Hobby and a hops shortage spawn thriving Windsor brewery.

Pining for that patio-beers, no-cares summer scene, but it’s the dead of winter? The indoor greenhouse-style beer garden at High Hops Brewery is made for days like this.

Windsor’s sole brewery sings a sublime NoCo tune overlooking a hops field producing 54 varieties of hop plants—one of the country’s largest selections. During warmer months, the space houses a nursery and homebrew shop. In the winter, it’s converted to a greenhouse containing the 100-person beer garden and recently expanded 40-tap tasting room, all completely covered and heated, with acoustics by local musicians Friday and Saturday nights and occasional Sundays.

The family-run operation has become a magnetic resident hangout and owners Amanda and Pat Weakland are proud to say their family of craft brews lives up to their business motto: All types of beer for all types of people.

“There are so many styles of beer out there and we’re willing to go looking for those beers that are amazing. We don’t want to be pigeonholed into one kind of beer,” Pat says, pointing to High Hops creations like the punch-packin’ honey habañero brew.

The couple opened their seasonal greenhouse Plant-A-Scape in 1991. Shortly after Pat and his son began dabbling in homebrewing, a massive hop shortage hit in 2007, panicking brewers everywhere.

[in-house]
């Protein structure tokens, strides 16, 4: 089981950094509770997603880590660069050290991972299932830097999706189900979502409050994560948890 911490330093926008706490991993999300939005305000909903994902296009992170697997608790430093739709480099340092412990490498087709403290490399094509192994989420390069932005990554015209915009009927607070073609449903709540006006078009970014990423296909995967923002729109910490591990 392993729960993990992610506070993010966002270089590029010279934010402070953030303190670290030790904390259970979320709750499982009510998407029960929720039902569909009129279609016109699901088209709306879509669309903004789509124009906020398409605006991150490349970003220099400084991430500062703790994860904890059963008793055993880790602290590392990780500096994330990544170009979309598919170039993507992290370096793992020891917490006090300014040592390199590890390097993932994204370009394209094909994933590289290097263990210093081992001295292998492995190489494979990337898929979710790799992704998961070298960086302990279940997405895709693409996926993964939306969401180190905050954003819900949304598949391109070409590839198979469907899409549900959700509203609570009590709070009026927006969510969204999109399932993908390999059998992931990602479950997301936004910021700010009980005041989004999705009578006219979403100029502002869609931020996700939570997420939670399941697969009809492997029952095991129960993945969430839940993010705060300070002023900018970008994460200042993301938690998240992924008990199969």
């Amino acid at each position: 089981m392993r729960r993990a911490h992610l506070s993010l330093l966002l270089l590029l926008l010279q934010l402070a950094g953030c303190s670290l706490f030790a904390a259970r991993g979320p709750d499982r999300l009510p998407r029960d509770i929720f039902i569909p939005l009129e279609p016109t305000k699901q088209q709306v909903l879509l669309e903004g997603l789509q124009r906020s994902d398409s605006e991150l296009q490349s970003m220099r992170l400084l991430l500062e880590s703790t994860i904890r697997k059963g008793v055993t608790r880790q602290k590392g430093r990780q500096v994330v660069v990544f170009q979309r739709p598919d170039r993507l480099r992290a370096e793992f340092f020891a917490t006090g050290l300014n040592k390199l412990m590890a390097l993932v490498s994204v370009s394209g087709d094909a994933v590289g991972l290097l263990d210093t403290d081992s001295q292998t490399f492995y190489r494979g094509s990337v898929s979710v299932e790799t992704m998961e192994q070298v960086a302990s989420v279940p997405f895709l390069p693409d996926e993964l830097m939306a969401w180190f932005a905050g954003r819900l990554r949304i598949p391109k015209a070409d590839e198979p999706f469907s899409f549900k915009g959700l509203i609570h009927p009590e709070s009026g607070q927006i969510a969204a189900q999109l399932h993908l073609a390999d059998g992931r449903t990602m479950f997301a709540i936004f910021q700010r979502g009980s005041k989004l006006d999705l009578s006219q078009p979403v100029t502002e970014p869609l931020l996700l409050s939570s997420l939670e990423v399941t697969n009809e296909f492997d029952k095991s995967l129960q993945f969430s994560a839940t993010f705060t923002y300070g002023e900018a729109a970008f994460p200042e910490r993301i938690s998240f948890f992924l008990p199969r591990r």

Pat, a dentist by trade (he still holds down his Windsor practice three days a week), saw an opportunity and planted their hops farm out back in 2008—before it became really hip to grow, he says.

His homebrews started turning heads and the family decided to sell homebrewing supplies and hops inside their nursery. Online orders were coming in from all over the country. A few years later, the microbrewery and tasting room came to fruition.

Today, the Weaklands manage more than 20 employees between the garden center and the three-year-old brewery. Their son Zach, 28, is head brewer, crafting beer that consistently takes home the gold at national competitions. The team is constantly rolling out new recipes and rotating taps that include a popular blueberry wheat and an 1890 Red Ale crafted for the Town of Windsor’s 125th birthday.

What to Taste This Winter
Watch for their seasonal nut brown ale; the double-gold-winning Noble One, a Belgian-style quad; and the Picea Pale Ale, a wintry pour employing fresh spruce tips harvested from the hops farm.

High Hops is served at hundreds of Colorado bars, from Vail to Colorado Springs, Estes Park to Delta. The most popular pick? Dr. Pat’s Double IPA, a malty heavily hopped bomber.

6461 CO-392, Windsor, 970-674-2841, highhopsbrewery.com

Stuff to know

  • Food vendors make regular appearances, so you can pair your brew with local eats.
  • Firkin Humpdays: Every Wednesday a new beer is released at 5 p.m. Arrive early—the release is usually gulped up in an hour or two. Good news is if the crowd-tested brew goes over well, they’ll throw it on a tap.
  • Happy hour means $1 off pints from 3 to 4:30 p.m. weekdays.
  • Bring the crew. High Hops is kid and dog friendly.
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